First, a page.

Forth Replacement Crossing: Bridge names pour in

A floodlit model of what the new crossing will look like
A floodlit model of what the new crossing will look like
Share this article
Have your say

AN EXPERT panel drawing up a shortlist of possible names for the Forth Replacement Crossing will have to pore over more than 6,000 entries, it was ­revealed yesterday.

The number has doubled in a month, with the contest that was launched in November closing today.

The V shaped South Approach Viaduct

The V shaped South Approach Viaduct

The news came as leaders of the £1.6 billion project, due to be finished at the end of 2016, said it remained on time and budget.

However, they also admitted that, one quarter of the way through the scheme, they had also used one quarter of the contingency time, such as for bad weather delays.

The seven-strong independent naming panel will have to whittle the entries down to about five, to be put to a public vote in May.

Analysis by The Scotsman of 3,000 entries – half those submitted so far – unsurprisingly showed that “Forth” cropped up the most frequently among suggestions – 618 times.

Plans for the new crossing are seen here

Plans for the new crossing are seen here

Other popular terms included “Queen”, in 184 entries, such as in reference to Elizabeth, or Margaret. Scotland was included in 117 entries, Fife in 104, Gateway and Scots in 81, Scottish in 64, Kingdom in 63 and Queensferry in 62. Numbering the bridge also featured in many entries, with third or 3rd appearing in 73, fourth or 4th in 50 and fifth or 5th in 34.

Independence – spelled in various ways – featured in at least 25 entries, Hope in 30 and Freedom in 20.

Famous Scots included (William) Wallace in 35 entries, (Robert) Burns in 26, (Sir Chris) Hoy in 16, (Robert the) Bruce in 11, (Sir Sean) Connery in ten, and even Dolly the Sheep creator Professor Ian Wilmut in one. The entries also included a plethora of the humorous, offbeat and bizarre, such as Forth Road Monster, The Fenomenal Forth, The suspence of independence, Forth Road Bridge Jnr, Higgs-Boson Bridge, Go Forth and Water Way to Go.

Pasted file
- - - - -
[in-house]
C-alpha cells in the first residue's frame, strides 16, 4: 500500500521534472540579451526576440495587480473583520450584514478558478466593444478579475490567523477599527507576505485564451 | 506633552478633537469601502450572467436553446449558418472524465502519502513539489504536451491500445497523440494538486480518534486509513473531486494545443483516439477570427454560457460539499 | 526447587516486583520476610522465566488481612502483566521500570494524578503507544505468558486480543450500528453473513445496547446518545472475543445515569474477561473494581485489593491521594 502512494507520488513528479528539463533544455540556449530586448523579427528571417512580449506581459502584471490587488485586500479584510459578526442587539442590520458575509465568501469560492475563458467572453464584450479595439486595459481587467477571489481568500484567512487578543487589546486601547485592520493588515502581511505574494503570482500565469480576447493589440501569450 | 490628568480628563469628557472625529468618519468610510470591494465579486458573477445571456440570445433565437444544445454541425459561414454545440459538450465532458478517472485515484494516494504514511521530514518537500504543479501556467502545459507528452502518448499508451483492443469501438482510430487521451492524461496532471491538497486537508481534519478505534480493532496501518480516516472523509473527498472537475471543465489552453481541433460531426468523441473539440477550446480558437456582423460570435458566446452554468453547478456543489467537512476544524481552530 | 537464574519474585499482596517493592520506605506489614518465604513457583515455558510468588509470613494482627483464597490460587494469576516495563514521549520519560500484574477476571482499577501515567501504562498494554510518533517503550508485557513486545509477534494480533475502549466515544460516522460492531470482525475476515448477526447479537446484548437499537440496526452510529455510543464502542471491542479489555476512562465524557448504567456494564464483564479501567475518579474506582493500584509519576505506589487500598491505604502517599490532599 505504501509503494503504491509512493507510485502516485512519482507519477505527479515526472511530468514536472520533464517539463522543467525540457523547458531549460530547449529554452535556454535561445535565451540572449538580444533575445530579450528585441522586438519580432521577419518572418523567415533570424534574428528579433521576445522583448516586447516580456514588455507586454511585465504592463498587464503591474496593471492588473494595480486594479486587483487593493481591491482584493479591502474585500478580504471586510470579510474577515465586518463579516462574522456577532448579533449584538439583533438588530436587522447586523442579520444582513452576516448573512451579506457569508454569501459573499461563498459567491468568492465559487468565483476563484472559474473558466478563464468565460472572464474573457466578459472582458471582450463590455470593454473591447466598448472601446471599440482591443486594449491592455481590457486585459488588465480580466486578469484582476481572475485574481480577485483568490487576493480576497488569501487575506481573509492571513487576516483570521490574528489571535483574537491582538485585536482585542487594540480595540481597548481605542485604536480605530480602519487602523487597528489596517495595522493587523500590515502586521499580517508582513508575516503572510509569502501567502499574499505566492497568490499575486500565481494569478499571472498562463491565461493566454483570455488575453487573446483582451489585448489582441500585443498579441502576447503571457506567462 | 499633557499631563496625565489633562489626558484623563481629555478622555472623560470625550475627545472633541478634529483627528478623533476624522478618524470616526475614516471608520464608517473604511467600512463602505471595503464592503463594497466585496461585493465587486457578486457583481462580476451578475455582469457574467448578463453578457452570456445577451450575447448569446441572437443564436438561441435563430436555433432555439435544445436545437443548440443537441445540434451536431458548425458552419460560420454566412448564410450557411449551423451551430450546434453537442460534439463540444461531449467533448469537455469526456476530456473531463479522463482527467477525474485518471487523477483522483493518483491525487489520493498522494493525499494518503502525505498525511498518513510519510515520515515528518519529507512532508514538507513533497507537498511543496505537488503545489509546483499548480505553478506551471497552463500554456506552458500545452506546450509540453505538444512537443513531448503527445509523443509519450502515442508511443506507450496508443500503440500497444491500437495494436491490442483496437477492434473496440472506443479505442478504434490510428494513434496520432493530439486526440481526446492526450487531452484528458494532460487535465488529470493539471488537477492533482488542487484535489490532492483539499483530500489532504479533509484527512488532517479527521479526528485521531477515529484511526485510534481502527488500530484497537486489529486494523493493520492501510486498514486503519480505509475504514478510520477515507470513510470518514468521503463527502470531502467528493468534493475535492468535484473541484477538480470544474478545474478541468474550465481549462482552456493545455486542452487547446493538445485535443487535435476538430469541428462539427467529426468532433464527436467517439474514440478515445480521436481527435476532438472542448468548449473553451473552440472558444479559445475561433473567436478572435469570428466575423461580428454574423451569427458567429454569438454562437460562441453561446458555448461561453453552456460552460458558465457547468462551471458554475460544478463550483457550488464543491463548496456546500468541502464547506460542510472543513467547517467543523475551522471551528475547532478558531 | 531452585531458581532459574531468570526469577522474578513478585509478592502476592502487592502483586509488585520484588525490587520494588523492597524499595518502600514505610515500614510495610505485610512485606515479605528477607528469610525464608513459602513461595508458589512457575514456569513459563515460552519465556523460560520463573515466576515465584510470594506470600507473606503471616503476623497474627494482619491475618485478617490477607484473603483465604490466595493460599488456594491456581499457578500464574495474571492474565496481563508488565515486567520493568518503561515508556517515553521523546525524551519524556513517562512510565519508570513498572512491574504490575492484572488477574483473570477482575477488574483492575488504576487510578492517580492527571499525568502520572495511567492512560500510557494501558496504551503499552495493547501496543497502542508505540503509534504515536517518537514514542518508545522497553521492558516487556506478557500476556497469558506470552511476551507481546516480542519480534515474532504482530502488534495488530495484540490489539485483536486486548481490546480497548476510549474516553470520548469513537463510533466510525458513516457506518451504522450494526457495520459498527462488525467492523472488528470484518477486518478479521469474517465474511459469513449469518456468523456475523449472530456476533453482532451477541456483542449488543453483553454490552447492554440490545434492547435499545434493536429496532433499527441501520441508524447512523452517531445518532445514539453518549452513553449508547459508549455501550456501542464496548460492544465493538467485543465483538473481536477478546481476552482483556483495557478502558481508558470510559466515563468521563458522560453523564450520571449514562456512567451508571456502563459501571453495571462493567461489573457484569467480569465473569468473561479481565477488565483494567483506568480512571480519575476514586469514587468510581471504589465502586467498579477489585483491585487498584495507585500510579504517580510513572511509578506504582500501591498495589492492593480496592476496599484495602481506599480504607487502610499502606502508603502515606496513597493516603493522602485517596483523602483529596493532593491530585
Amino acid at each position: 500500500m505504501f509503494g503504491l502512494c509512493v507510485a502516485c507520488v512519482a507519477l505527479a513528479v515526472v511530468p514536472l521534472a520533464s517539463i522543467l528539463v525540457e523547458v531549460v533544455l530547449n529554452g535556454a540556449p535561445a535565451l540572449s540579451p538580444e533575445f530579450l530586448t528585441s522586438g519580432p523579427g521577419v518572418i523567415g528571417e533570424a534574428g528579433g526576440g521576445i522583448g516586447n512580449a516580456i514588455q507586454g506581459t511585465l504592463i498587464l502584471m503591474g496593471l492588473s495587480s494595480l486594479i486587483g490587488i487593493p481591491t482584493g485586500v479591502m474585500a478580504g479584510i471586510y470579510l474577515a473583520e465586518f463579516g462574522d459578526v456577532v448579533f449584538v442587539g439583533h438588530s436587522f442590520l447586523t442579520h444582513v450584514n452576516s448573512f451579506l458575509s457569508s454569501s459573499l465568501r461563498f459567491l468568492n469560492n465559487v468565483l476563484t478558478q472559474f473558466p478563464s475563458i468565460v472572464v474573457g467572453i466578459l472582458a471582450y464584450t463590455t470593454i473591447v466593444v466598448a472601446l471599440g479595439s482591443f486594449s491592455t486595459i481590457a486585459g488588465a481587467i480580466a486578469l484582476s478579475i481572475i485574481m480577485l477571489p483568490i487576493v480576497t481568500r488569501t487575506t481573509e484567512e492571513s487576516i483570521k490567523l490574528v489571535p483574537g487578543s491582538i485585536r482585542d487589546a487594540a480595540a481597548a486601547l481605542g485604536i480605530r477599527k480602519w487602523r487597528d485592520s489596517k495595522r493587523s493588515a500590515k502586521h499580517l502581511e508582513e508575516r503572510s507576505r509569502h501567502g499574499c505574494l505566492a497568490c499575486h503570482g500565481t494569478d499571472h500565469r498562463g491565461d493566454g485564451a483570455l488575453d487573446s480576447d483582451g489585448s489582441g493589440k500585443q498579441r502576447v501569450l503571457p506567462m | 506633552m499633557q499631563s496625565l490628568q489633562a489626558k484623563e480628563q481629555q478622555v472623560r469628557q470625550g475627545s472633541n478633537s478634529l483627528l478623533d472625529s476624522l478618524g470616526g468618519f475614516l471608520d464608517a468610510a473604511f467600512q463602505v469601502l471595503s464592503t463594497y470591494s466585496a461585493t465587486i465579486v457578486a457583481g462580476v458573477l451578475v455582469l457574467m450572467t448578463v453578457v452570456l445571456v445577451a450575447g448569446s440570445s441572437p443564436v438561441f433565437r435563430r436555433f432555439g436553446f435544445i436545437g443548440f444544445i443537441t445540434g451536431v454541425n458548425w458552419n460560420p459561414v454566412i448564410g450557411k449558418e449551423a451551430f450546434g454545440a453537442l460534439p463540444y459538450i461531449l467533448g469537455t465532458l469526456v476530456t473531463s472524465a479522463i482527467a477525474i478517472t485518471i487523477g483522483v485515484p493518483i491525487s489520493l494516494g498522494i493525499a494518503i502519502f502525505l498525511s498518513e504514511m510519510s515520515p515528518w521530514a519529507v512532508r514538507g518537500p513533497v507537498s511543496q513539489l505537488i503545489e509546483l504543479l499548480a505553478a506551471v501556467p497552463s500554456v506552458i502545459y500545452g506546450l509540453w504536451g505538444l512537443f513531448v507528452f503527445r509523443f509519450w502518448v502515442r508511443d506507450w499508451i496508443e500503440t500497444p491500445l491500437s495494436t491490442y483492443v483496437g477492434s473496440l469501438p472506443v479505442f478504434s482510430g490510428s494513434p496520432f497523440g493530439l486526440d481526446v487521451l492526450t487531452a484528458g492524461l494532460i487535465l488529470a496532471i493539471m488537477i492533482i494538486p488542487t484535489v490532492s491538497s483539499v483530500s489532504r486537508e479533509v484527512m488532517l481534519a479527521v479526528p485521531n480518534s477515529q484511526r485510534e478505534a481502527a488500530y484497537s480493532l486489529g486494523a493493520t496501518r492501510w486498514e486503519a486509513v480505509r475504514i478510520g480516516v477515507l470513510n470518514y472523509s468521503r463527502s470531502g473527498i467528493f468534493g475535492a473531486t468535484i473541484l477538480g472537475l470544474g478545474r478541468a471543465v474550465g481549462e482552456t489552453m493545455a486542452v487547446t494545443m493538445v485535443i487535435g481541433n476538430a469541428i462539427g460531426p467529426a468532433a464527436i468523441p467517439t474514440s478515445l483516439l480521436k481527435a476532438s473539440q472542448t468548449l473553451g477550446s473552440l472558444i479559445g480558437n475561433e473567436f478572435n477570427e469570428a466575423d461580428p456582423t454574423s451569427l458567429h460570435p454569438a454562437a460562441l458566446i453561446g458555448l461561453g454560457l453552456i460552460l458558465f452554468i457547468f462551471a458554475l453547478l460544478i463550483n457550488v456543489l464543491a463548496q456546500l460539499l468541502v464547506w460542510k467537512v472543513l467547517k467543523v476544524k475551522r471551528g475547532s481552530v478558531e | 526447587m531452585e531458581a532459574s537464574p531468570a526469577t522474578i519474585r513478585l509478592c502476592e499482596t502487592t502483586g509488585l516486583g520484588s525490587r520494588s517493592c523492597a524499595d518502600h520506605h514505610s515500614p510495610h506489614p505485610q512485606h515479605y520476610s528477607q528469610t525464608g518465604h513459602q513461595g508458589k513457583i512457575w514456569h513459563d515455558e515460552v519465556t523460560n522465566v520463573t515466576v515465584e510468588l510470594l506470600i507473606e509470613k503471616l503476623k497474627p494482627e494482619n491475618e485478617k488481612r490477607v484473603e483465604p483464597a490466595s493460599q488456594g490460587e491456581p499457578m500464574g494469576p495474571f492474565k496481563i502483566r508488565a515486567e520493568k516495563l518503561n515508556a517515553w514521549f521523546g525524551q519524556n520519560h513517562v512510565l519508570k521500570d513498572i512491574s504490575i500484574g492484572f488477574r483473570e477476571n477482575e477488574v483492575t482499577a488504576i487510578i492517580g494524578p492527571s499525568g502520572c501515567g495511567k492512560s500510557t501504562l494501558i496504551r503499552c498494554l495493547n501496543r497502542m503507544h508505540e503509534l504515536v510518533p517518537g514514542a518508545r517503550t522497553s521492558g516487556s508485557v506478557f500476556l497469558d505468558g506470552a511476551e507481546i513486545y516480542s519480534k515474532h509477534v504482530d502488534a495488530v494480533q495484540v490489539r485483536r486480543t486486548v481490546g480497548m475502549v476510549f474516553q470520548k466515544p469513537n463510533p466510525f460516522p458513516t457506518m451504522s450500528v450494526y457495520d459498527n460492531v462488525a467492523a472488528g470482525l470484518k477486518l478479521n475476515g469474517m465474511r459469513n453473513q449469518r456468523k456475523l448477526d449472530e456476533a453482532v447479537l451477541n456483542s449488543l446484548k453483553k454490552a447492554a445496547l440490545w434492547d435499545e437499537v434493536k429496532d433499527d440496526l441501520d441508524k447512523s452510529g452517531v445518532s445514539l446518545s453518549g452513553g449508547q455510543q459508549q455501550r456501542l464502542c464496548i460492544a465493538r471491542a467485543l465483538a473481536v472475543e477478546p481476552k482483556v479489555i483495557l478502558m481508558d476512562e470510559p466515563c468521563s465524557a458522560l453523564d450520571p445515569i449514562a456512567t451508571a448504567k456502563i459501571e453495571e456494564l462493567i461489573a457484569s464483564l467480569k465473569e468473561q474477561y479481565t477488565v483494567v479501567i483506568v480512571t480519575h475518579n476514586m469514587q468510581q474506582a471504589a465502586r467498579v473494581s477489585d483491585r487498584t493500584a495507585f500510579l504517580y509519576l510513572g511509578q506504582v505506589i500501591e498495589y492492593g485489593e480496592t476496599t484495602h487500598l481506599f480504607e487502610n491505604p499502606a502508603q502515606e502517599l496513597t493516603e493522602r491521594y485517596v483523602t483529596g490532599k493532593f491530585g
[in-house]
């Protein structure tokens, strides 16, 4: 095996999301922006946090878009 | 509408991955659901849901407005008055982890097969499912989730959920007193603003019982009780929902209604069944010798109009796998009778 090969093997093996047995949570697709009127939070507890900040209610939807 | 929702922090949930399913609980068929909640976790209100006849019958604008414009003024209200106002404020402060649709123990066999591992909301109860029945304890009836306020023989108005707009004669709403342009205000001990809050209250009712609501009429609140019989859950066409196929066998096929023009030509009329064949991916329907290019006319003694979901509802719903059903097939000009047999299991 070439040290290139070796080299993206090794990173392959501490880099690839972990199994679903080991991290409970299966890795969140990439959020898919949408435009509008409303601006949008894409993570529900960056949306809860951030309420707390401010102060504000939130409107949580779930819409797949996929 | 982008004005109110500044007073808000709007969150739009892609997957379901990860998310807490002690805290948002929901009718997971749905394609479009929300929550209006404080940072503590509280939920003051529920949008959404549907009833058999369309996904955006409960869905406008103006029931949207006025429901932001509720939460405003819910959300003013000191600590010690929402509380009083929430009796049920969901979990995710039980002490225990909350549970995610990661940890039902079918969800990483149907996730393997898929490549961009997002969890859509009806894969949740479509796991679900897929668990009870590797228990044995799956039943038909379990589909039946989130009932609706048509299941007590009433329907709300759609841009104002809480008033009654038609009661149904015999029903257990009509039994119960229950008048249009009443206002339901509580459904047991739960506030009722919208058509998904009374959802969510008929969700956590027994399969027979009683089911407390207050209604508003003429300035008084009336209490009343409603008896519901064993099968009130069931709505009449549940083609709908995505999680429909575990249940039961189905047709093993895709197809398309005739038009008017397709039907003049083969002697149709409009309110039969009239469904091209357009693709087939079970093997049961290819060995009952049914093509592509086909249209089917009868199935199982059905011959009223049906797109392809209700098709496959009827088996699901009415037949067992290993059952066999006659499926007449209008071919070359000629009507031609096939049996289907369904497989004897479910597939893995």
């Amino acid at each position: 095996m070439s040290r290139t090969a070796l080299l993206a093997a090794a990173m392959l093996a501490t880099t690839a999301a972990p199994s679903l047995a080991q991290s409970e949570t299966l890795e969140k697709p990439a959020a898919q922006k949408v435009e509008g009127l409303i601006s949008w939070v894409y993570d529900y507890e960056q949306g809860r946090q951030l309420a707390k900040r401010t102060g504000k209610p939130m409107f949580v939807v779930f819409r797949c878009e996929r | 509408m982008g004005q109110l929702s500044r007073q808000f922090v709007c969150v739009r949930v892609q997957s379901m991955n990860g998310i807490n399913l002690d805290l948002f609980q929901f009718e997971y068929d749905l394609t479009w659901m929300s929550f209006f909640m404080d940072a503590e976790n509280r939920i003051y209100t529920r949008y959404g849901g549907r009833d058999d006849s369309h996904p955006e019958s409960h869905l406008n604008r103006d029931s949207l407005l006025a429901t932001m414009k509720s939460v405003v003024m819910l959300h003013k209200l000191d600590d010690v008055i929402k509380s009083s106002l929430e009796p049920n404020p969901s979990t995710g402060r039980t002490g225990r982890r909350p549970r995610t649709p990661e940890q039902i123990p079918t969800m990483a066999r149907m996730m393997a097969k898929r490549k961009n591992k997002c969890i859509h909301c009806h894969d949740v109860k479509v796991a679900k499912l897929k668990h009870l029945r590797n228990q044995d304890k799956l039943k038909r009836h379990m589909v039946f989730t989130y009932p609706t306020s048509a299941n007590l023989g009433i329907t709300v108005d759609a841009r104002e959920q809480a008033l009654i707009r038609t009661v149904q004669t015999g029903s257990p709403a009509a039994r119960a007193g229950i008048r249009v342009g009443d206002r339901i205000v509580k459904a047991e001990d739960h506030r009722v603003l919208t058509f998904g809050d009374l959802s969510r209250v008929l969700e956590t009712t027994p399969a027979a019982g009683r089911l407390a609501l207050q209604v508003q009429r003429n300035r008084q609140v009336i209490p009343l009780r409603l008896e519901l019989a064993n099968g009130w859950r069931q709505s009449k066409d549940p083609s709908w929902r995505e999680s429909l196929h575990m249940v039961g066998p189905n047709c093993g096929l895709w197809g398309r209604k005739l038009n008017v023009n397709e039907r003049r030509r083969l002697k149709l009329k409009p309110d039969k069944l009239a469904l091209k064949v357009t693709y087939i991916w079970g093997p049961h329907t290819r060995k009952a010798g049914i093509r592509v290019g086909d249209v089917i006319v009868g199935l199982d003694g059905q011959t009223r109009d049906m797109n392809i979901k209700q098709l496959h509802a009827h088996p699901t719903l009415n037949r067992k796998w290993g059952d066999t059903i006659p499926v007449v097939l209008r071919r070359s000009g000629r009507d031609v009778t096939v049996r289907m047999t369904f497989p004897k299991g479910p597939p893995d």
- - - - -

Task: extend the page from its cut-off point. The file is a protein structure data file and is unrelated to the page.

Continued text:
Last-minute suggestions can be submitted at today.

The winner – the short-listed entry with the most votes – is due to be announced in the ­summer.

The panel comprises representatives of the Scottish Youth Parliament, North Queensferry Community Council, Queensferry and District Community Council, the Institution of Civil Engineers Scotland, Transport Scotland, Historic Scotland and Scottish Chambers of Commerce.

Project director David Climie said the new crossing’s towers - which are 160ft higher than the adjacent Forth Road Bridge’s - will start to emerge from the water in six months time. The central of the three towers will take shape first, from June, with the giant concrete legs starting to appear above their foundations.

Over two weeks this summer, the central tower’s foundations will feature the biggest underwater concrete pouring operation in the world, when an 18,000 cubic metre “plug” is created to seal the bottom of the caisson, or steel cylinder, which anchors the tower to the riverbed.

Once the towers are in place, sections of the bridge deck will be lifted into place with floating cranes.

These will be supported by cables fanning out from near the tops of the towers, in a Christmas tree shape.

Mr Climie said: The project is very much on track for completion at the end of 2016.

“The job continues on time and on budget.”

Mr Climie added that roadworks would cause only minor disruption to drivers over the next year, with no repeat of the delays on the A90, M90 and M9 during work last year.

However, he said there may be a minor impact on the A904 in South Queensferry during construction of a junction with the bridge’s new approach road.

Mr Climie said the £26 million upgrading of Junction 1a of the M9, which will improve access to the bridge from the west, had been completed early and would be opened tomorrow. Fri

The new bridge has been ordered by ministers concerned about the life expectancy of the 48-year-old Forth Road Bridge, whose main cable has been weakened by corrosion